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The Smiths [Original recording]

The SmithsAudio CD
4.6 out of 5 stars  See all reviews (70 customer reviews)

Price: $15.96 & FREE Shipping on orders over $35. Details
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Amazon Price New from Used from
MP3 Music, 11 Songs, 2008 $9.49  
Audio CD, 2012 $11.99  
Audio CD, Original recording, 1990 $15.96  
Vinyl, Original recording remastered, 2009 $22.91  
Audio Cassette, 1995 --  

Amazon's The Smiths Store


Image of album by The Smiths


Image of The Smiths


Biography by Stephen Thomas Erlewine

The Smiths were the definitive British indie rock band of the '80s, marking the end of synth-driven new wave and the beginning of the guitar rock that dominated English rock into the '90s. Sonically, the group was indebted to the British Invasion, crafting ringing, melodic three-minute pop singles, even for their album tracks. But their scope ... Read more in Amazon's The Smiths Store

Visit Amazon's The Smiths Store
for 62 albums, 7 photos, discussions, and more.

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Product Details

  • Audio CD (October 25, 1990)
  • Number of Discs: 1
  • Format: Original recording
  • Label: Warner Off Roster
  • ASIN: B000002L5P
  • Average Customer Review: 4.6 out of 5 stars  See all reviews (70 customer reviews)
  • Amazon Best Sellers Rank: #23,109 in Music (See Top 100 in Music)

1. Reel Around The Fountain
2. You've Got Everything Now
3. Miserable Lie
4. Pretty Girls Make Graves
5. The Hand That Rocks The Cradle
6. This Charming Man
7. Still Ill
8. Hand In Glove
9. What Difference Does It Make?
10. I Don't Owe You Anything
11. Suffer Little Children

Editorial Reviews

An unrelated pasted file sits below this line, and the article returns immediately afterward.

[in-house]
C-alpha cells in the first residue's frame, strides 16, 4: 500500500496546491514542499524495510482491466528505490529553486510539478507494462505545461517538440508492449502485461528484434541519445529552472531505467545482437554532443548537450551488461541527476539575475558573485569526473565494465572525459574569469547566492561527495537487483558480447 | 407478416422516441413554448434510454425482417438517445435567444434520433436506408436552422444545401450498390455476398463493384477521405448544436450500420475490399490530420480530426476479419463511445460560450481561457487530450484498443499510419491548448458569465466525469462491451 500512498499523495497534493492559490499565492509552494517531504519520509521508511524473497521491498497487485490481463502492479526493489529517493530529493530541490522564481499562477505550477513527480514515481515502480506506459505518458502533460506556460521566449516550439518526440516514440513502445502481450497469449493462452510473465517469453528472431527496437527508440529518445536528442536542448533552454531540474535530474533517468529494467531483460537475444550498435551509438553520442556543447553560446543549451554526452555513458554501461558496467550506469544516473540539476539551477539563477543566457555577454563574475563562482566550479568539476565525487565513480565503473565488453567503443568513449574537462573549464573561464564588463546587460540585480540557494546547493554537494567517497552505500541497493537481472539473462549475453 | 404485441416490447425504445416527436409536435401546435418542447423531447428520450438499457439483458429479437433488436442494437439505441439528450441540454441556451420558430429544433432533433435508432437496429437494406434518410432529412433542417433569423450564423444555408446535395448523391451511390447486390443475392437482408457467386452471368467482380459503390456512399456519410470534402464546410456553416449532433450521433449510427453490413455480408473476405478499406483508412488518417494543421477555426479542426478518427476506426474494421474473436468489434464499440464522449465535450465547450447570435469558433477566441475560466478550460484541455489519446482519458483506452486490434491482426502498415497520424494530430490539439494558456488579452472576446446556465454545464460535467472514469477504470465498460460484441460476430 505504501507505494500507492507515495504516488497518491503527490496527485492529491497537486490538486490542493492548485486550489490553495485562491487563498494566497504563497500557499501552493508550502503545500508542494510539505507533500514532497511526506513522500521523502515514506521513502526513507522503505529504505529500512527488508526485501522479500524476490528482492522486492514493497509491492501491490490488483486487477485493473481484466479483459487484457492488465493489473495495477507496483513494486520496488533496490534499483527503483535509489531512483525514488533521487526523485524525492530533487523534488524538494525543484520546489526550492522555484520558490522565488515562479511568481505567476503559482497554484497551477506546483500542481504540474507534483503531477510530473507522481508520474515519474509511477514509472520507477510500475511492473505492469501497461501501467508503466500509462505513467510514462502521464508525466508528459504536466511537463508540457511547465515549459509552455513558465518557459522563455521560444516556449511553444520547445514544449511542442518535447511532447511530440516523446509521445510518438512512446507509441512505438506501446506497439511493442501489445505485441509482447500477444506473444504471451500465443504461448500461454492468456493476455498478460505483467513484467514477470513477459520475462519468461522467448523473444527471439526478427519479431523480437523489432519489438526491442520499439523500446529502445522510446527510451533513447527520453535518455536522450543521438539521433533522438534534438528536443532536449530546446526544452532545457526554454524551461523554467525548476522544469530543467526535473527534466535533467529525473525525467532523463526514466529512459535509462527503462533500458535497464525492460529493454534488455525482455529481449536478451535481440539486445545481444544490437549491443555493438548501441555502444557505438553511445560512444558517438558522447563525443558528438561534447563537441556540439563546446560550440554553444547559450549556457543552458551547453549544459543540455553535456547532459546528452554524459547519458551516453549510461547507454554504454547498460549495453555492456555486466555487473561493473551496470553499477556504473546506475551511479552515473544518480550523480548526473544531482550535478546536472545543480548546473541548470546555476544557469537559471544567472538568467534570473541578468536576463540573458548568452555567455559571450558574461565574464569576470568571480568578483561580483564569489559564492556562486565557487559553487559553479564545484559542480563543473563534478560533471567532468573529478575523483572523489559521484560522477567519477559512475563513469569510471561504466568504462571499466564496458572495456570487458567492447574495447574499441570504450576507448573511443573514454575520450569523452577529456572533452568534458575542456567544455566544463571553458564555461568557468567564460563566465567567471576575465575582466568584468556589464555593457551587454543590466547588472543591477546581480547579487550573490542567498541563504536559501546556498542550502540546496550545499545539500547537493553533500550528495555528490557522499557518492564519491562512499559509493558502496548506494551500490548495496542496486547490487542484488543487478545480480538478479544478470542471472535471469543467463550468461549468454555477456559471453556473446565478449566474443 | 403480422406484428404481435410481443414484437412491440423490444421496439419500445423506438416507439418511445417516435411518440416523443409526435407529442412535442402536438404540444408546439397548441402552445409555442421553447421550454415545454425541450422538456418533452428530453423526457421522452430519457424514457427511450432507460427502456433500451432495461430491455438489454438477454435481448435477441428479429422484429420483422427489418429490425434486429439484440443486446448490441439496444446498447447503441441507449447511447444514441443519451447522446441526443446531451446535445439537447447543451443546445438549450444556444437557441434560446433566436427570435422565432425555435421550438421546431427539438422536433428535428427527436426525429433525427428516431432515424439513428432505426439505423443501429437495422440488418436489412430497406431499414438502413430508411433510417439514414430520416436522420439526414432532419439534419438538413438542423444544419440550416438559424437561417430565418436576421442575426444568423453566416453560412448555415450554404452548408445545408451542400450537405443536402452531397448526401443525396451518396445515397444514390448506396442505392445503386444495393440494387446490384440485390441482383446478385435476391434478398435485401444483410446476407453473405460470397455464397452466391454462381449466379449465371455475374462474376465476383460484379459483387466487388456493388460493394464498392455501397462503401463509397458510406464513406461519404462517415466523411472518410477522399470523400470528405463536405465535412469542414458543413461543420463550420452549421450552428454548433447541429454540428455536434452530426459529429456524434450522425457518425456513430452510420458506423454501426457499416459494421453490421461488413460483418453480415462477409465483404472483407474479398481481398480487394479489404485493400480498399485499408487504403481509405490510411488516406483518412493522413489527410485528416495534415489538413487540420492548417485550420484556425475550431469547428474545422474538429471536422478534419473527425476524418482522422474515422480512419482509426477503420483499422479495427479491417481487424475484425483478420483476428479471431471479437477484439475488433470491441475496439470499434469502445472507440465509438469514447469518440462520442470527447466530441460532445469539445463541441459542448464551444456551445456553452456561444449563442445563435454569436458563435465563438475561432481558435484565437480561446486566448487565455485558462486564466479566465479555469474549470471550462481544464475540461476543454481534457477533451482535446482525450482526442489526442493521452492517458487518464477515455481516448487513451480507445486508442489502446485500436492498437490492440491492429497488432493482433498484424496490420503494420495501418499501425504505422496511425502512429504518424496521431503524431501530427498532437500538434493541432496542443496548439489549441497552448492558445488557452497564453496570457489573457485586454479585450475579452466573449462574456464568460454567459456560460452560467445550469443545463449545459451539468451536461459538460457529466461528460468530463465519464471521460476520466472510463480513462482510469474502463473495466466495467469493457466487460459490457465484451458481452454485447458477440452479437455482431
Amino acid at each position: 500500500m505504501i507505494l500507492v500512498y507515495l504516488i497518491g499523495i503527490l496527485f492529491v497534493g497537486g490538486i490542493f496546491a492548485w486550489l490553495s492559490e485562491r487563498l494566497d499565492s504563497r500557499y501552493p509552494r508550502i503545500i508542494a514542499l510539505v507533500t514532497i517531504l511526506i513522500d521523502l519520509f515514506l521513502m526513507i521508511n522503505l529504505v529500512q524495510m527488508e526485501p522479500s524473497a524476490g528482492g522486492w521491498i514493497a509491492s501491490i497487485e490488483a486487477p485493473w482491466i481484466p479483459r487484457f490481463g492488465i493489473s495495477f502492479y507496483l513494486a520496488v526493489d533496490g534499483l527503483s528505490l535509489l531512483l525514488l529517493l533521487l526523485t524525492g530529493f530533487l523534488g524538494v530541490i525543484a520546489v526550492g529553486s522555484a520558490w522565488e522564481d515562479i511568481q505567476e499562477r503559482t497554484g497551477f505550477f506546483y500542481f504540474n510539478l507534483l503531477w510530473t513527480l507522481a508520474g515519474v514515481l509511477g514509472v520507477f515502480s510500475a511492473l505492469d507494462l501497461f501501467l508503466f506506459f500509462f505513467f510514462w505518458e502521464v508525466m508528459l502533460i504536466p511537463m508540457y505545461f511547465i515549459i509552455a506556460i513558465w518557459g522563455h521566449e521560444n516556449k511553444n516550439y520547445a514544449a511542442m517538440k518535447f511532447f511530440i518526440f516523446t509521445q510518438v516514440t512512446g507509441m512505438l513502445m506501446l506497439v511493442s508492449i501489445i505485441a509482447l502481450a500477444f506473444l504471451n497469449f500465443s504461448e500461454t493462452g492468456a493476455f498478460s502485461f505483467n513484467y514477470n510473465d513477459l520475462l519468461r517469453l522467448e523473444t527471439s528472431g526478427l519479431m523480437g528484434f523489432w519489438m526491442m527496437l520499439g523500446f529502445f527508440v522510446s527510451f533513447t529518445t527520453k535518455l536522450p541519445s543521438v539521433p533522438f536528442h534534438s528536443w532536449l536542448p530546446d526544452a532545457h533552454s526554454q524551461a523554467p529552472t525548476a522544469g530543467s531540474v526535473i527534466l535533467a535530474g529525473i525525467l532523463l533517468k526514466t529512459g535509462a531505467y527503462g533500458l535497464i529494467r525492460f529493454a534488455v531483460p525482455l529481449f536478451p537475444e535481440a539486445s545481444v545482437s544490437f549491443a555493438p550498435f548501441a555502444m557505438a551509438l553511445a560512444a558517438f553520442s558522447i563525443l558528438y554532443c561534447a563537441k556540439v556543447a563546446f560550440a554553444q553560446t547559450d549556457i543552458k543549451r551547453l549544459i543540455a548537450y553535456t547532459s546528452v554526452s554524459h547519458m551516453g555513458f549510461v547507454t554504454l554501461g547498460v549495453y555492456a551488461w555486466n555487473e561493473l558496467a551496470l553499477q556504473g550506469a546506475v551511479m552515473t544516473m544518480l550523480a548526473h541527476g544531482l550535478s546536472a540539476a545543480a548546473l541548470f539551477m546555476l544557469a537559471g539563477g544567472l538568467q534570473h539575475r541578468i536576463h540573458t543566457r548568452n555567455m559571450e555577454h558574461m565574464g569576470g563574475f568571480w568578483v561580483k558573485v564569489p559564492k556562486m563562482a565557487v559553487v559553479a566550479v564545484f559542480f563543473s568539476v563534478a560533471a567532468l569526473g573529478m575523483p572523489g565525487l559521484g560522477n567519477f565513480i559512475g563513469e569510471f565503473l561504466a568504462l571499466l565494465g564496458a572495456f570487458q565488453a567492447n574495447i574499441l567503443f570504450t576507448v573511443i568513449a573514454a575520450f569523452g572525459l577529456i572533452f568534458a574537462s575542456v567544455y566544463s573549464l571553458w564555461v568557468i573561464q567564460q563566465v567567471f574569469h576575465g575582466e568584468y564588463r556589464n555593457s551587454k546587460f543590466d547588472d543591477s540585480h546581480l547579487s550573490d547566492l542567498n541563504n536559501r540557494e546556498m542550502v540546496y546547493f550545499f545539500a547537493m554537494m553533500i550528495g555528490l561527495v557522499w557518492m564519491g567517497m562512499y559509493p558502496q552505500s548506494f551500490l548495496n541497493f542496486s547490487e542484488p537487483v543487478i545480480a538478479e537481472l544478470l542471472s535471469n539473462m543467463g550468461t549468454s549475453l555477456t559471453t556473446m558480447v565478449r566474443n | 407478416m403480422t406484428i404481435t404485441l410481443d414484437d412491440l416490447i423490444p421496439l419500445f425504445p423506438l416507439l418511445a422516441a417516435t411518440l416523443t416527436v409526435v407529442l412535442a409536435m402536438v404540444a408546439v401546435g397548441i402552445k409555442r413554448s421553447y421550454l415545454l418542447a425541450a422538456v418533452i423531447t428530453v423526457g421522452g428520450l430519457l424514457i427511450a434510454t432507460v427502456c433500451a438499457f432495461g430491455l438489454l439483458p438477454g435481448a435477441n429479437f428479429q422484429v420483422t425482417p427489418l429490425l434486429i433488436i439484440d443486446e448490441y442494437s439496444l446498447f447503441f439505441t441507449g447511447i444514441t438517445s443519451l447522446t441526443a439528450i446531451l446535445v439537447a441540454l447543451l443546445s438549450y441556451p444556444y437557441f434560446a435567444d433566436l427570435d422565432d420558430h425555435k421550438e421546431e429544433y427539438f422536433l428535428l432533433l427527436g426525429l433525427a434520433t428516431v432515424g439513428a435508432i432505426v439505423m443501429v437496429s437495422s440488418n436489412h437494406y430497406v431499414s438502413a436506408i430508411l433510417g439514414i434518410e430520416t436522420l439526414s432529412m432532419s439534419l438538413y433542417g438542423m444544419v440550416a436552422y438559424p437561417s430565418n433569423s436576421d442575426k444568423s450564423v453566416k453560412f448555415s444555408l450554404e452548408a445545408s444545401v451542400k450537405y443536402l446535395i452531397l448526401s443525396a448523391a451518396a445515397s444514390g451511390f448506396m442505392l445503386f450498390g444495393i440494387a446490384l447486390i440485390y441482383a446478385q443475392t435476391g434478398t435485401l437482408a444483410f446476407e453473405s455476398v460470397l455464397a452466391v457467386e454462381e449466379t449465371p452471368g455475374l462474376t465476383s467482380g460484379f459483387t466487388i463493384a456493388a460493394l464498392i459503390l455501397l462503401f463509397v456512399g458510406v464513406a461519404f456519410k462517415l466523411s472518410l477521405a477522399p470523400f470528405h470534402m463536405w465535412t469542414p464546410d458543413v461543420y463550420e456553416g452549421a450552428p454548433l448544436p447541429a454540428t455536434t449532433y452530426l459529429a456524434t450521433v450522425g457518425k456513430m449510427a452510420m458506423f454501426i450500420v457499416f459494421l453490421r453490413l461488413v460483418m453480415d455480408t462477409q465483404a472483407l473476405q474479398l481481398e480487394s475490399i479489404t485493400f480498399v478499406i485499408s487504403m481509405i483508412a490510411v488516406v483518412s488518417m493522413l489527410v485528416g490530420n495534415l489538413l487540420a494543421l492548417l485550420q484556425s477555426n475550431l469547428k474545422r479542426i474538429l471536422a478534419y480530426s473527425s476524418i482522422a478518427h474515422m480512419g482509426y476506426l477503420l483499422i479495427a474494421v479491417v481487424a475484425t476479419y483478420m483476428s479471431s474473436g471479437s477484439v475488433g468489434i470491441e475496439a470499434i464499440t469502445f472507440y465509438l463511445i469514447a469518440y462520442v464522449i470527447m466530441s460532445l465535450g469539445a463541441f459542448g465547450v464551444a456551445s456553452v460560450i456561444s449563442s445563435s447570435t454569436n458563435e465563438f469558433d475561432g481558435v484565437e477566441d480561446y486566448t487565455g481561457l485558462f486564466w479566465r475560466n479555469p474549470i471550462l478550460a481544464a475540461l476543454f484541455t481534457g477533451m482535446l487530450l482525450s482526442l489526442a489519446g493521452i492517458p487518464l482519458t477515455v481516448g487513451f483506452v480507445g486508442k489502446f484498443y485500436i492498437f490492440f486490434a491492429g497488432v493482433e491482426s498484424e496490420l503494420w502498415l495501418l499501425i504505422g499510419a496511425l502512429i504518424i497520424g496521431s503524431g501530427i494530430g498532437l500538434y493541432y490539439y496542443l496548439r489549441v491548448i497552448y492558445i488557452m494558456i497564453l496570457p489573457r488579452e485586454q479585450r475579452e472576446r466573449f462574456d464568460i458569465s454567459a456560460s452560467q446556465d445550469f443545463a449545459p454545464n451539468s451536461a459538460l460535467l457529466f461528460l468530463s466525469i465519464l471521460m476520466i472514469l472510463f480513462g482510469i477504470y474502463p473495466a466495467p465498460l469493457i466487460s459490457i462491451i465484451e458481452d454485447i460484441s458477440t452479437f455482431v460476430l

With their debut album, the Smiths launched an all-too-brief, but profound career that, largely owing to their outspoken lead singer, would be enshrouded in controversy and cultlike devotion. Lyrically, Steven Patrick Morrissey waxed haute poetic about homosexuality ("Hand in Glove") and child murders ("Suffer Little Children"). Musically, this album kicked a hole through the lip-glossed synth-pop that dominated the early-'80s music scene. Still cloaked in the lingering influences of New Romantic new wave and Clash-like punk, this album, like most great rock debuts, represents the group at its most raw and stark. But the core elements of the Smiths' sound, rooted in Morrissey's subtly off-key, morose crooning and nearly freeform lyrical arrangements floating over guitarist Johnny Marr's plucky, concise guitar riffs, are well-established here. The rhythm section displayed a similar relationship: Andy Rourke's mobile bass lines seemed almost to disregard any supportive undertones they could have lent to Mike Joyce's straight-ahead, no nonsense drum patterns. All the tugging and pulling worked brilliantly, cementing the sound that made the Smiths a landmark band of the 1980s. --Beth Bessmer